I have a kid with Down syndrome. So what? Everyone who is in my life knows that by now, and by being around us they know what that really means. Which, frankly, isn't a whole lot. It means he's doing things more slowly, can't communicate as well as other kids his age, yada yada. This post isn't about that.
When I'm in adult social situations, around people I've never met before, having a kid with Down syndrome becomes more complicated. It's complicated because most people know nothing about Down syndrome and what they think they know is usually extremely outdated or just plain, wrong. So, I usually don't mention my youngest son's diagnosis when I'm out and about in these new people situations. Let me be clear, I am NOT embarrassed about it. I just can't stand the feeling of all of the air being sucked out of the room with a giant "Whoosh" when it does get mentioned. Then, I have to quickly assure them that I wasn't given a prison sentence with my child and that there are many things about it that are positive (being faced with my own ego, taking life a little slower, celebrating the milestones more, gaining perspective, etc.) But, it's really annoying to have to do this and most of the time I just want to have a cocktail and enjoy the adult conversation.
I was recently out with a group of Moms for a Girls Night Out at a restaurant. These Moms and I all have one thing in common: We all have a child with Down syndrome. The waiter was coming back and forth bringing us things and engaging in flirty, clever quips with us. Once we all arrived, he asked if we were celebrating something special. A few responded that No, we were just out to get away from the kids. Then one friend says, "Well, actually"... and I tensed up. Here it comes. "We all have a child with Down syndrome!" Whoosh!! And there goes the air. He covered well, but he didn't respond with the same jovial nature he had responded on all previous exchanges.
There are times when I'm out in a new social situation where the conversation is long enough, relevant enough or deep enough that it warrants me sharing a little more about my life. But, I always hate that first moment- the moment before they realize that it's all good. I was at a friend's birthday party, and was having a fun and fascinating conversation, wine glass in hand, with a group of people- a mix of a couple friends and a couple of people new to me. The conversation turned to kids and parenting. The way the conversation was going, I was either going to have to change the subject or mention my son's diagnosis, so I said something along the lines of, "My youngest son is 3 and just started walking. He has Down syndrome, so it has taken him a little longer to "get there". The guy I was talking to, immediately lost his smile and shifted to his serious face. One of my friends quickly saved the moment by saying, "Jen has a great blog where she writes about her experiences with her kids." Up walks a woman I don't know, who hears the tail end of this statement, and she practically shouts, "You're a MOMMY BLOGGER??!!"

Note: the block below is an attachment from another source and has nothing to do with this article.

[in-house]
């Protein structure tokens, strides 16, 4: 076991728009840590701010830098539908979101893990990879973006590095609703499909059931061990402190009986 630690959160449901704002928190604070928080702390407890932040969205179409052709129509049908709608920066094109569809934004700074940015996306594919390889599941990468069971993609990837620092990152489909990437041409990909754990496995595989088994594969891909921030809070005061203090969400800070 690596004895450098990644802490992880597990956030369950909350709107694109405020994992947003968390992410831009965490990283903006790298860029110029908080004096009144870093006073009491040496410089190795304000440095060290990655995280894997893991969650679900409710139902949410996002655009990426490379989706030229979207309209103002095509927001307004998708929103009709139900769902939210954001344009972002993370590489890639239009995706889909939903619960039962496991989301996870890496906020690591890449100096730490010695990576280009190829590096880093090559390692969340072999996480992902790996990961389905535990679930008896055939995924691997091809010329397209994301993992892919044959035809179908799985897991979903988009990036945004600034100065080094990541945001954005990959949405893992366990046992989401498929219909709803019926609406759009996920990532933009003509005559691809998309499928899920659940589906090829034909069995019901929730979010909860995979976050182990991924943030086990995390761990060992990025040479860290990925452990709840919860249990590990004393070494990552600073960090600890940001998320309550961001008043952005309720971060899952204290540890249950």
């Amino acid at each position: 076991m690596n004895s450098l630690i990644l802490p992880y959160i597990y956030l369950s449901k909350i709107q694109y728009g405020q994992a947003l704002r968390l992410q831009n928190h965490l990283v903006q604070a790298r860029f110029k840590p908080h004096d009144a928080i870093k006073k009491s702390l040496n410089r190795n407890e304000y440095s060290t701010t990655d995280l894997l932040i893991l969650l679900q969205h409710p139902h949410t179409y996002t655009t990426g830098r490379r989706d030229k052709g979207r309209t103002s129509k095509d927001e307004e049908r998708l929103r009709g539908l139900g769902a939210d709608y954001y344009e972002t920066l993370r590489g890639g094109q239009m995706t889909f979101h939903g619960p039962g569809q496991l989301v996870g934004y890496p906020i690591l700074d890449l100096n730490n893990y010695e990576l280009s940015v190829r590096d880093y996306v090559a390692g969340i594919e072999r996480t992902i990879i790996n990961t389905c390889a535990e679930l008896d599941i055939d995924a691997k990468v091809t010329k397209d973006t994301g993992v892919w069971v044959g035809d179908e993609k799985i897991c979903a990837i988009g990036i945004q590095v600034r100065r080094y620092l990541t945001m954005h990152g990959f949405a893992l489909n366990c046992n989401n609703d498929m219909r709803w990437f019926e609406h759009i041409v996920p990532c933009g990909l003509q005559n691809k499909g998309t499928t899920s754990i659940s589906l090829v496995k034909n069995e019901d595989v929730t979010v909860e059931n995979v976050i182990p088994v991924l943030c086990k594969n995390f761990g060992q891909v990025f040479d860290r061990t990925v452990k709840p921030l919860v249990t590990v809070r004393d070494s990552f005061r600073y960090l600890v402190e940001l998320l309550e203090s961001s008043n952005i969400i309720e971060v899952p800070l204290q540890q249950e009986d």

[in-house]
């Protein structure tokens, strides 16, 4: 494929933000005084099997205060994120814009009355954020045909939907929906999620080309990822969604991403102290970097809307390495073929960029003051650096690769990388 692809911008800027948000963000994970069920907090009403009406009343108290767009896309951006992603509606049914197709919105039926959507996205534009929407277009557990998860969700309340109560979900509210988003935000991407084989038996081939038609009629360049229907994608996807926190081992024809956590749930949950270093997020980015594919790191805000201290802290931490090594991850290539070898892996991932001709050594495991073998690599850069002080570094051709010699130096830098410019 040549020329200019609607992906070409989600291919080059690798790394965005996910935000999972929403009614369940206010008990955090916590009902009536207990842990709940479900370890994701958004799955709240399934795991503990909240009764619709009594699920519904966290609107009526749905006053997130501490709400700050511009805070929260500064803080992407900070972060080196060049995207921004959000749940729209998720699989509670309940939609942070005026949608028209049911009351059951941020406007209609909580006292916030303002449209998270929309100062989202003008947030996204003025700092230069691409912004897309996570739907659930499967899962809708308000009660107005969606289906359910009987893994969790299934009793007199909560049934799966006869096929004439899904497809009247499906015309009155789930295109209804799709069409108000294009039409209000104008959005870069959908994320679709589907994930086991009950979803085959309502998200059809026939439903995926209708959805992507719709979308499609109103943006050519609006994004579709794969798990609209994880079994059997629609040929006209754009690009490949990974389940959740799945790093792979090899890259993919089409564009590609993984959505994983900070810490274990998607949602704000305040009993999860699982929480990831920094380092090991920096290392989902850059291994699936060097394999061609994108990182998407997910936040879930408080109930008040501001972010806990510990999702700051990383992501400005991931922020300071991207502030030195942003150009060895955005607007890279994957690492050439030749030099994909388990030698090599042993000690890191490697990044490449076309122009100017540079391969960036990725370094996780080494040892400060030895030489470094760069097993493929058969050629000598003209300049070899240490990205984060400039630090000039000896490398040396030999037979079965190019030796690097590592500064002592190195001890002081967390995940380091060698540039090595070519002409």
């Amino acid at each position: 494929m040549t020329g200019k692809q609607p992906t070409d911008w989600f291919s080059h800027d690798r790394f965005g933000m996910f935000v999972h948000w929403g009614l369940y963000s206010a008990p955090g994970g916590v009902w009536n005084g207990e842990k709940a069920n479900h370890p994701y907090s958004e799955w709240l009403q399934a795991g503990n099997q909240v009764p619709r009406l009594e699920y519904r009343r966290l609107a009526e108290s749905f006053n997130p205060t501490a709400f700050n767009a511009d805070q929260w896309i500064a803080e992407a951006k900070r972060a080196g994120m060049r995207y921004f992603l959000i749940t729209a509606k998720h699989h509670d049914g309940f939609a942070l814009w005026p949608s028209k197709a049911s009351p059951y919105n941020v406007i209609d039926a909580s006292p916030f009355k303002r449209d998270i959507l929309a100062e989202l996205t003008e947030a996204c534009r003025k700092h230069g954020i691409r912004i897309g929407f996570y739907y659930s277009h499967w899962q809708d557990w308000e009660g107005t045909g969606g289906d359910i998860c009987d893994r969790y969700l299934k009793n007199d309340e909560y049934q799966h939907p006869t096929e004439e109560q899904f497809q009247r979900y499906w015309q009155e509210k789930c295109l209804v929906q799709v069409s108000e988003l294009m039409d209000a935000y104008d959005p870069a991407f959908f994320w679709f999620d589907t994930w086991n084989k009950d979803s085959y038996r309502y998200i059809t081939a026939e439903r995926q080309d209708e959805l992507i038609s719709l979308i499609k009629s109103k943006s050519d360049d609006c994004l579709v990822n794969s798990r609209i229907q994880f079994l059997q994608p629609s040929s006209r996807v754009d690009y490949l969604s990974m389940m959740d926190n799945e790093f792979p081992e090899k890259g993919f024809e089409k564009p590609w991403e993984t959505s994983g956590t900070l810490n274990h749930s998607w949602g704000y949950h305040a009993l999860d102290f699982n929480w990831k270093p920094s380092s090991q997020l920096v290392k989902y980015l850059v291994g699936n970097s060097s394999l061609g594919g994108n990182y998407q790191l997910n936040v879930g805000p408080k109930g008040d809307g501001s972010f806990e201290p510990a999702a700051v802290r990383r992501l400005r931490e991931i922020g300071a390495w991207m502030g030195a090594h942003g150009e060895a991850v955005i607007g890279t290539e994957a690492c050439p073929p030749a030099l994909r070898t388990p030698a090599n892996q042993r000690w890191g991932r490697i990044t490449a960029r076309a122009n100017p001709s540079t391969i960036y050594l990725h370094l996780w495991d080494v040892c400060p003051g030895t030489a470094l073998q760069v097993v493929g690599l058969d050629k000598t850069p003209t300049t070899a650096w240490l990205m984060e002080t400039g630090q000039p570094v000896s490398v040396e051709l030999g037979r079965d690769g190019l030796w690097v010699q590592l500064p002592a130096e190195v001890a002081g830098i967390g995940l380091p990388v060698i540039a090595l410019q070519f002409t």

Me: Umm...yeah, I guess so.
Her: I LOVE MOMMY BLOGS!!
My friend: (introducing us) So-and-so this is Jen
Her: OMG!! You're Jen?? Of "Jen's List"????!!!!
Me. No!! Oh God NO. I mean...I've gotta hand it to Jen of Jen's list, but that is definitely not me. No, I just write about....my kids.
I decide that there is no way I'm bringing up the meat of what I write about in my blog. Based on how loud and how enthusiastic she was, I didn't see THAT conversation going in any direction that would have been good for me.
Sometimes I wonder if I like the mystery. Like I've got a good "secret" to share- something that's just a little bit different from everyone else. Almost everyone has a story. And like every good story, it takes time to unfold. I have friends who tragically lost their spouses, friends whose parents were taken from them at a young age, and even recently learned that a friend ended up in a cult called the Folkolare because she didn't have enough extra curricular activities. These are things you just don't blurt out upon first meeting someone. Because if you do, you will be met with the Whoosh of air leaving the room. And those of us who have "stories"? We don't really want to have to do damage control over the perception of our lives.
So, what should you start off with in a conversation with someone new? I think I'll try opening with this one, "One time, I accidentally asked a woman if she was drag queen."
Now, "the Whoosh" that accompanies that is a fun one to explain away...